Jeanie Schulze

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Jeanie Schulze
Jeanie Schulze.jpg
Central Kitsap Board of Directors, District 4
Term ends
November 2017
Years in position 2
Elections and appointments
Last electionNovember 5, 2013
First electedNovember 5, 2013
AppointedMay 8, 2013
Term limitsN/A
Bachelor'sIndiana University
Campaign website
Jeanie Schulze currently represents District 4 on the Central Kitsap Board of Directors in Washington. She was first appointed to the board on May 8, 2013 to replace Christy Cathcart. Schulze defeated challenger Victoria T. Crescenzi in the November 5, 2013 general election.


Schulze earned a B.A. in Art and Art History from Indiana University. She served on the Silverdale Chamber of Commerce and currently sits on the Kitsap Adult Center for Education Board. Schulze and her husband have two children who graduated from district schools.[1]



See also: Central Kitsap School District elections (2013)


Schulze ran for a first full term on the board against challenger Victoria T. Crescenzi on November 5, 2013.


Central Kitsap Board of Directors, Four-year term, District 4, 2013
Party Candidate Vote % Votes
     Nonpartisan Green check mark transparent.pngJeanie Schulze Incumbent 58.3% 8,154
     Nonpartisan Victoria T. Crescenzi 40.8% 5,707
     Nonpartisan Write-in votes 0.9% 130
Total Votes 13,991
Source: Kitsap County Auditor, "Official Results for Election," accessed December 13, 2013


Schulze reported no contributions or expenditures to the Washington Public Disclosure Commission.[2]


Schulze did not receive any endorsements in this election.


Schulze lost election to the board on November 8, 2011 against incumbent Christy Cathcart.[3]

Central Kitsap Board of Directors, District 4, November 8, 2011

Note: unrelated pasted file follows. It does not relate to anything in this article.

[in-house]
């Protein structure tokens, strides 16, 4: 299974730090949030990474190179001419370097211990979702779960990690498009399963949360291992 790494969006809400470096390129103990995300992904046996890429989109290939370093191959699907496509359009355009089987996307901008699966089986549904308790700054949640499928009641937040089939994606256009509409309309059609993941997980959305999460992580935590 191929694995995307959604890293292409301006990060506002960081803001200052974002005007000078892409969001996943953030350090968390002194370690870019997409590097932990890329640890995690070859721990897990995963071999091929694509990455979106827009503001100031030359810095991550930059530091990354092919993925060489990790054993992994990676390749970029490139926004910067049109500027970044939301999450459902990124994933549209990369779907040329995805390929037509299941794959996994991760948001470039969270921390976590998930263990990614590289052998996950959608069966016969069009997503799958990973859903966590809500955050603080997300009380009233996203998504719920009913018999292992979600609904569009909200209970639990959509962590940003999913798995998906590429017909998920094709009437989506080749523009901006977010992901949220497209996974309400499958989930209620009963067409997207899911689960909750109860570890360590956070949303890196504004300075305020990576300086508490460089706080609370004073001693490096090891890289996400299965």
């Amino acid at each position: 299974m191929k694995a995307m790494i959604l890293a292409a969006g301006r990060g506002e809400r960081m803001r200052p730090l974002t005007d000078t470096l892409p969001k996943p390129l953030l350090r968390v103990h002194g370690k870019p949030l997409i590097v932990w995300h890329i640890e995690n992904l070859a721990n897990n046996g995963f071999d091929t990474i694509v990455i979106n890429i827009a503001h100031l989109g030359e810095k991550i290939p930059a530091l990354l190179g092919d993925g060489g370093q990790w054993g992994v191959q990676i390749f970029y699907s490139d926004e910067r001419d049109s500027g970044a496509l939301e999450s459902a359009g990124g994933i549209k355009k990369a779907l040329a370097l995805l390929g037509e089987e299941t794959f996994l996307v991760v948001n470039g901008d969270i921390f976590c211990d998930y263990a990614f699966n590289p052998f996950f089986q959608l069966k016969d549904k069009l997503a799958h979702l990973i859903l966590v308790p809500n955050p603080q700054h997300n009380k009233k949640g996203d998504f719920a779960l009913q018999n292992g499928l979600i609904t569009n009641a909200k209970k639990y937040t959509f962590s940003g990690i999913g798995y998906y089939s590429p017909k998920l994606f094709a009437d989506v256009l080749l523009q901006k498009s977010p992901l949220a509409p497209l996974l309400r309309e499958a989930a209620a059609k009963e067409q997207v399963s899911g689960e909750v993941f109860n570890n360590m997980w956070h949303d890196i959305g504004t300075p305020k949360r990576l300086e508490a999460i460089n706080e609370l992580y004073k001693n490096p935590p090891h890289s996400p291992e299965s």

Party Candidate Vote % Votes
     Nonpartisan Green check mark transparent.pngChristy Cathcart 53% 8,325
     Nonpartisan Jeanie Schulze 47% 7,397
Total Votes 15,722
Source: Kitsap County Auditor

Campaign themes


Schulze provided the following statement for the 2013 Local Voters' Pamphlet in Kitsap County:[4]

"Continuing excellence in education; careful management of the District's budget and local tax dollars; and preparing our children for their futures will be critical to our students' and our community's success. As your School Director, I am working hard to ensure our schools continue to provide an exceptional education for all children. I believe leadership begins by putting students at the center of every decision while paying close attention to the financial impact on our schools and community. As a Board member, I believe in asking critical questions and carefully considering all recommendations to understand how they will affect our children's and our community's future.

We are preparing our children now to succeed in a world filled with new opportunities and unexpected challenges. We need to make certain our students have a well-rounded education with critical thinking and problem solving skills. They must adapt quickly to meet the demand for newly created jobs and skills as our economy and technology continue to shift. My decisions will focus on our children's education and future, but be aligned with state and local budget constraints. I would be honored to continue serving you, our children, and our school staff."

Note: The above quote is from the candidate's website, which may include some typographical or spelling errors.

What was at stake?